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Transmitted Waveform Output Typical Characterstics:
a) Pulse modulated.
b) Time dependent
c) Narrow bandwidth
d) Follows Inquest theorem
Radio signals broadcast a reasonable amount of power on the "target", the transmitting aerial should also be directional.
DPR systems uses a steerable parabolic "dish" to create a tight broadcast beam, typically using the same dish as the receiver. Such systems often combine two radar frequencies in the same antenna in order to allow automatic steering, or radar lock. Symmetric parabolic antennas produce a narrow "pencil" beam in both the X and Y dimensions and consequently have a higher gain. The Digital Pulse Radar weather radar uses a symmetric antenna to perform detailed volumetric scans of the atmosphere.
Types of scan by DPR
Primary Scan: A scanning technique where the main antenna aerial is moved to produce a scanning beam, sector scan.
The typical size of such antenna is 2.8m diameter to 7.1 meter diameter.
Taking all of the above characteristics into account means that certain constraints are placed on the radar designer. A system with a 25 MHz carrier frequency and a pulse width of 1us will have a carrier period of approximately 333ps. Each transmitted pulse will contain about 2852 carrier cycles and the velocity and range ambiguity values for such a system would be:
|PRF||Velocity Ambiguity||Range Ambiguity|
|Low (24MHz)||28 m/s||62 km|
|Medium (30MHz)||163 m/s||8 km|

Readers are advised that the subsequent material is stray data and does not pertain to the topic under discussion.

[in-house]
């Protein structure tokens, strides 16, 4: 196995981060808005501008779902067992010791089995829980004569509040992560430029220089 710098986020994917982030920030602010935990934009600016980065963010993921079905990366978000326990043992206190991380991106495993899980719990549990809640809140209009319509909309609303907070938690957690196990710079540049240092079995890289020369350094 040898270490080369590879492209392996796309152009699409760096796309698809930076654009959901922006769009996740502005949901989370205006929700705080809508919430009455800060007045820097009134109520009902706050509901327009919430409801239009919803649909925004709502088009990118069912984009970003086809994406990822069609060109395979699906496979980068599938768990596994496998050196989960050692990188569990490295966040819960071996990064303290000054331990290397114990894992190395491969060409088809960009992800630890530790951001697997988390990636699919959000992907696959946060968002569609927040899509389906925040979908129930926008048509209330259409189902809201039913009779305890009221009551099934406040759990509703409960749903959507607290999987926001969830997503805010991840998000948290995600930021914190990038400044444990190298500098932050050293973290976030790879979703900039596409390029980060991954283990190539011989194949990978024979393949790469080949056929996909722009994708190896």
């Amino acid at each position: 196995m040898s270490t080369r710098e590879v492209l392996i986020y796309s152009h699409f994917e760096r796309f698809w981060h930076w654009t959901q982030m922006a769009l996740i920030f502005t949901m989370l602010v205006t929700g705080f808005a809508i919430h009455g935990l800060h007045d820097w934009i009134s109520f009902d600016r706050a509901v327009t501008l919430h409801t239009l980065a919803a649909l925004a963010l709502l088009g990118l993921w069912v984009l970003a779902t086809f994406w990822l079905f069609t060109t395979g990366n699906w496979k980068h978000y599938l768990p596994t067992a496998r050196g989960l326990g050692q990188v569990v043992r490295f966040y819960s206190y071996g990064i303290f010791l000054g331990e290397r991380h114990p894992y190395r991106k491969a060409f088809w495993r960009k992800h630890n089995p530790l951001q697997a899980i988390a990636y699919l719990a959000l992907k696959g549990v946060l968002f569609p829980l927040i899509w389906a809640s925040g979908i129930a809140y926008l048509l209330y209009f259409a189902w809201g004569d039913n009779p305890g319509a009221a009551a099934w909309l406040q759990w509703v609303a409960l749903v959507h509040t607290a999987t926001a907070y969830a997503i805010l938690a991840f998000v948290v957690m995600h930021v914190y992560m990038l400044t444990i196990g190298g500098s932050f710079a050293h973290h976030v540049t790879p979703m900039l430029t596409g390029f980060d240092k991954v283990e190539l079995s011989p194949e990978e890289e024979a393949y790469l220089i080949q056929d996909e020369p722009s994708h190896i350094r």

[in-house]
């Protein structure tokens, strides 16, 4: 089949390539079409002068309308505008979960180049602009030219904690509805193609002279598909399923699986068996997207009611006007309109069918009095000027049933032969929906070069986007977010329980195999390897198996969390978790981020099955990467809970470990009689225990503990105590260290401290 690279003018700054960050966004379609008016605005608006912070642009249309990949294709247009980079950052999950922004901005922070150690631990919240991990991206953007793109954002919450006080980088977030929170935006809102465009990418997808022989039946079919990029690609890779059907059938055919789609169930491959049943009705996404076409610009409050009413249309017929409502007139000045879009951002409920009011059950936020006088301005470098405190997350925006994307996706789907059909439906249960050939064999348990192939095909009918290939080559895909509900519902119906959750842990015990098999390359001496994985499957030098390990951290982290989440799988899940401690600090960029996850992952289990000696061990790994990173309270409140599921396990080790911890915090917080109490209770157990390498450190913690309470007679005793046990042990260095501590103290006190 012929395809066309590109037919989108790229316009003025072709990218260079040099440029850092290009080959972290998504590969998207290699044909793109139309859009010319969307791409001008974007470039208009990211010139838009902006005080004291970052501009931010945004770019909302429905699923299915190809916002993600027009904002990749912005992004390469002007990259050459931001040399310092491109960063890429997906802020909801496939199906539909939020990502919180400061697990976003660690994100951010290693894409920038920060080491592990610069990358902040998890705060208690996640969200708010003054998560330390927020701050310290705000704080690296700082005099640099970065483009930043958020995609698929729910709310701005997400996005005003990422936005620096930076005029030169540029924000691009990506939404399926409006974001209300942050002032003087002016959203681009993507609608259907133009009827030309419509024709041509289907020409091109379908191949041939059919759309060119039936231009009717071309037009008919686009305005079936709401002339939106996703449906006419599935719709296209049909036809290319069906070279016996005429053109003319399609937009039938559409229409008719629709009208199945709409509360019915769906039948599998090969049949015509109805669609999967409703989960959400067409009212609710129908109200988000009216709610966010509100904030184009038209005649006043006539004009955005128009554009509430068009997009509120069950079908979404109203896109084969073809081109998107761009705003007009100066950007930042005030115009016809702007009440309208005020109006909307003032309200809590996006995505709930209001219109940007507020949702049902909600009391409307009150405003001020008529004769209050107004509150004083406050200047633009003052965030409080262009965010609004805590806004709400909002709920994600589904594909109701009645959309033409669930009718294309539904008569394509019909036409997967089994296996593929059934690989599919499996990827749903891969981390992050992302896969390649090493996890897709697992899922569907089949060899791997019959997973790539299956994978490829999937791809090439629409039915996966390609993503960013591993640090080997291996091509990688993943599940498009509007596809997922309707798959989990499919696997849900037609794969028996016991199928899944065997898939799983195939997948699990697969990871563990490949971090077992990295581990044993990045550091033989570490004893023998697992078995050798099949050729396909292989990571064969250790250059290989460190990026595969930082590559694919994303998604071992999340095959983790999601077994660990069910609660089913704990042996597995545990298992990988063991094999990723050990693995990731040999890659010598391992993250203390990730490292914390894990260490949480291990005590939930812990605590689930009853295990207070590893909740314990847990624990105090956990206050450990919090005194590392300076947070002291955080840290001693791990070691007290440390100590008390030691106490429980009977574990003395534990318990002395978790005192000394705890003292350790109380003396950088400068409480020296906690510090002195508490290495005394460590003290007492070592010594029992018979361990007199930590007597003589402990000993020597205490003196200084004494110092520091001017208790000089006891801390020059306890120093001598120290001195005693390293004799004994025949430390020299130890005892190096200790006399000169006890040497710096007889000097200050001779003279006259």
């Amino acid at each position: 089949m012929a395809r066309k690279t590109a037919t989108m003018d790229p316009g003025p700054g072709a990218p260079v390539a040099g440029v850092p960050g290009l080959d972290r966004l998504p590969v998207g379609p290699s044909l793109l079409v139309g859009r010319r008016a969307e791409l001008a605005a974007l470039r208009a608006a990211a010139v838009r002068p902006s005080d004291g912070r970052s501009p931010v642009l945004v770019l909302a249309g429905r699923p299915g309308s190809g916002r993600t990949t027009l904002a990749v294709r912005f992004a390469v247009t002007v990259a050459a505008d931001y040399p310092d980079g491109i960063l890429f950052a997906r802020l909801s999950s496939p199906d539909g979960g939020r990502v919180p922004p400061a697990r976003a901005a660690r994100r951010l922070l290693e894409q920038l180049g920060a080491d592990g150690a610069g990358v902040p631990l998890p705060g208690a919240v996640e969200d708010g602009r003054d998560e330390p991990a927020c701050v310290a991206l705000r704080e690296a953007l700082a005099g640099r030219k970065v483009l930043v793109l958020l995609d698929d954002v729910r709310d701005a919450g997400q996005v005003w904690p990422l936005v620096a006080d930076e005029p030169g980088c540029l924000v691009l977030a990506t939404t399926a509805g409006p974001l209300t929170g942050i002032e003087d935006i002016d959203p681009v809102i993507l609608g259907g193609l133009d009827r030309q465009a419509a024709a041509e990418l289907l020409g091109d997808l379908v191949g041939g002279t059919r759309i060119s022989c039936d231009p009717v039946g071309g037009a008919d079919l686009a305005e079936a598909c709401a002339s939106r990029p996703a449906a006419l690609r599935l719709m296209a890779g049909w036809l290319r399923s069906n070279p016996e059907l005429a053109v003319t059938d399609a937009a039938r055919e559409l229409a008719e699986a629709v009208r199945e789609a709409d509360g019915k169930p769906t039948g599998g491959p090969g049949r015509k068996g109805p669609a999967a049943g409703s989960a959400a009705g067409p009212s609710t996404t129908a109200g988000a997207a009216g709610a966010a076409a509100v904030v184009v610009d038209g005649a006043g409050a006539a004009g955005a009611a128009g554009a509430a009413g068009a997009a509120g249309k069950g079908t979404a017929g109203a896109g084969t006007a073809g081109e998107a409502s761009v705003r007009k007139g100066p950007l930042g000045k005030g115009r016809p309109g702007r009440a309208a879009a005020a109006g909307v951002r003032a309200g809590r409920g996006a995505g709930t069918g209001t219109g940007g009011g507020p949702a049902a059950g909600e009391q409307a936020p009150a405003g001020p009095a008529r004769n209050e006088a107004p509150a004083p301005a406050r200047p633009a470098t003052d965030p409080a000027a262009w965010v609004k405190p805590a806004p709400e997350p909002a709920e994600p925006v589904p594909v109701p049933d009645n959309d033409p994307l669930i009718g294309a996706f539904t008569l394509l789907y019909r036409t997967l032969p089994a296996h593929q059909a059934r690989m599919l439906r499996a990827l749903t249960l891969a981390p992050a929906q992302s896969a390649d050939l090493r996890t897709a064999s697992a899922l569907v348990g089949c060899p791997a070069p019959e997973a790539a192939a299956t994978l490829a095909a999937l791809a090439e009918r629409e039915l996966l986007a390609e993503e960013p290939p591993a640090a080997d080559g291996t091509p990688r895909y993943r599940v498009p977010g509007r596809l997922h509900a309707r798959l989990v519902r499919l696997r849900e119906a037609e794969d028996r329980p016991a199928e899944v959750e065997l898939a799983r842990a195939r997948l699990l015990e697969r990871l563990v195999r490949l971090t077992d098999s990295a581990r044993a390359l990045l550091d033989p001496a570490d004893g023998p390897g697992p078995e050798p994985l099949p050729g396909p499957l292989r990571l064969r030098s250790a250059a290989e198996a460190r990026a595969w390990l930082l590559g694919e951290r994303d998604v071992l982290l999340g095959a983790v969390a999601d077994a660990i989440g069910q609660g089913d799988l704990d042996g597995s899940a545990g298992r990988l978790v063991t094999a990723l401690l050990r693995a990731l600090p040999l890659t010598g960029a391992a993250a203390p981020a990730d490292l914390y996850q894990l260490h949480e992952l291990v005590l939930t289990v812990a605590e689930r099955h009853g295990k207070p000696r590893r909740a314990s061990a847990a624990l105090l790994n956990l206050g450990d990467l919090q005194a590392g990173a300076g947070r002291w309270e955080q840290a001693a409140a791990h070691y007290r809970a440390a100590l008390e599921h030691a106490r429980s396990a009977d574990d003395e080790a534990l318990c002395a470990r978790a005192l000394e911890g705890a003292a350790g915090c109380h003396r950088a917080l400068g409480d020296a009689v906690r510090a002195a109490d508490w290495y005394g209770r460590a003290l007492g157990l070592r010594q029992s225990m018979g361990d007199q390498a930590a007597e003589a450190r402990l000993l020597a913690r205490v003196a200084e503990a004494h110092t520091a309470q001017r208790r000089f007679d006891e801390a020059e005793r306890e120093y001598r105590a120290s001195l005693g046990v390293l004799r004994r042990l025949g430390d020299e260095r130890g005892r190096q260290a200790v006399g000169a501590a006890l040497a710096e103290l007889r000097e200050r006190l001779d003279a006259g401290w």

Some sea clutter is expected to be faced by the design of the antenna system.
The radar cross section (RCS) of a target is a measure of a targets reflectivity in a given direction. The main contributors to RCS are:
Specular scattering localized scattering dependent on the surface material/texture
Diffraction scattering incident signal scattering at target edges and discontinuities
Multiple bounce reflections among target elements at offset angles
The objective in modelling RCS is to develop simulation tools capable of predicting the behaviour of radar receivers in a realistic environment.
Orientation: Movable at 42 degree from the sea surface.
The power Pr returning to the receiving antenna is given by the radar equation:
Pt = transmitter power
Gt = gain of the transmitting antenna
Ar = effective aperture (area) of the receiving antenna
s = radar cross section, or scattering coefficient, of the target
F = pattern propagation factor
Rt = distance from the transmitter to the target
Rr = distance from the target to the receiver.
In the common case where the transmitter and the receiver are at the same location, Rt = Rr and the term Rt Rr can be replaced by R4, where R is the range. This yields:
This shows that the received power declines as the fourth power of the range, which means that the reflected power from distant targets is very, very small.
The equation above with F = 1 is a simplification for vacuum without interference. The propagation factor accounts for the effects of multipath and shadowing and depends on the details of the environment. In a real-world situation, path loss effects should also be considered.
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